This is where his heroics really take on a whole new level, as if what he done already wasn't enough. He runs into red platoon barracks, he asks for a group of volunteers, and then they just run into danger. They run first to the ammo supply point. The enemy sees them, is spraying them with as much as they can give them. And then there's this one big building at the front of camp called the shura building. It's where they would have shura meetings with locals.
They don't know who's in there. They don't know what's in there. But they have to run across an open part of the camp with nobody providing any cover. Ultimately, they get in there, they take control of that building, and at this point, they now have this tactical advantage where they are closer to the front of camp and they can start killing more enemy soldiers, and they start doing so. And this is the point in the battle where things start turning around.
INSKEEP: In the end, help arrived. Romesha and a number of other Americans survived. You've said that, in the moment, he was just doing it. It just seemed to him the thing to do. As he had time to decompress and think about it afterward, what went through his mind then?
TAPPER: Well, two things. In the immediate future, October 3rd, 2009, they still have more than half a year of deployment. And though it was obvious Combat Outpost Keating was not going to be around much longer - and, in fact, the U.S. abandoned the base and bombed it a few days later - Black Night Troop still had a job to do until May or June 2010. So it was back to work.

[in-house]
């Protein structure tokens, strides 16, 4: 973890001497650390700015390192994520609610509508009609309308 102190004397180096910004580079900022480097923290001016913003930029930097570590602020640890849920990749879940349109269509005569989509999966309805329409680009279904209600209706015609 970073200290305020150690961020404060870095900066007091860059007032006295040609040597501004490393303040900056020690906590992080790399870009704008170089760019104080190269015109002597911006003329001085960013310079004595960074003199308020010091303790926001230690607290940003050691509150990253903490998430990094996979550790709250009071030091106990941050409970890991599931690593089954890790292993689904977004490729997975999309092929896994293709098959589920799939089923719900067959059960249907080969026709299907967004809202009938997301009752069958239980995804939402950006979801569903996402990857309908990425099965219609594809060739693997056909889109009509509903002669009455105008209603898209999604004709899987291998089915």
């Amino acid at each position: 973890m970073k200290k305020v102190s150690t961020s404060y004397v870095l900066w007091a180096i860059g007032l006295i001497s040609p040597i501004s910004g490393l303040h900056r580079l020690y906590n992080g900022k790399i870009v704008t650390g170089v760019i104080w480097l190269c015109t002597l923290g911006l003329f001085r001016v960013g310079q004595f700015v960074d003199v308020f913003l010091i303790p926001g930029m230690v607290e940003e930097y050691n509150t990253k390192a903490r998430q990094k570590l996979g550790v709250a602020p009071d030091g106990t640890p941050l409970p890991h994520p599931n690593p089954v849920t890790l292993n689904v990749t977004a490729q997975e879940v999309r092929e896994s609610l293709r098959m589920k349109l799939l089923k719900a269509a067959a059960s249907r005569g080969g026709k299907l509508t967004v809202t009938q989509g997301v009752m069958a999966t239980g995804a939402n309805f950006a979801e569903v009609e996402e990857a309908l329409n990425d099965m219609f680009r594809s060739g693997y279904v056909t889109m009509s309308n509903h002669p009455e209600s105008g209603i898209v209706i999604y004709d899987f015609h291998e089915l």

Now, since Clint has gotten back to the United States - he left the Army in 2011 - what he is, is, to a degree, a man haunted by what he could not do that day, the men he could not save, the friend he had, Sergeant Justin Gallegos, who was in that Humvee, who ultimately was killed, and seven other men. And he is so tough on himself. And he is a braver man than I've known. And I've interviewed a lot of brave men, both as a journalist and as somebody who's researched this outpost, and talked to a lot of people who have been heroes, and Clint stands out among them. And yet he just thinks about the men he was not able to save.
INSKEEP: Jake Tapper of CNN is the author of "The Outpost," a book that tells the story of Staff Sergeant Clint Romesha, who's receiving the Congressional Medal of Honor today. Thanks very much.
TAPPER: Thank you, Steve.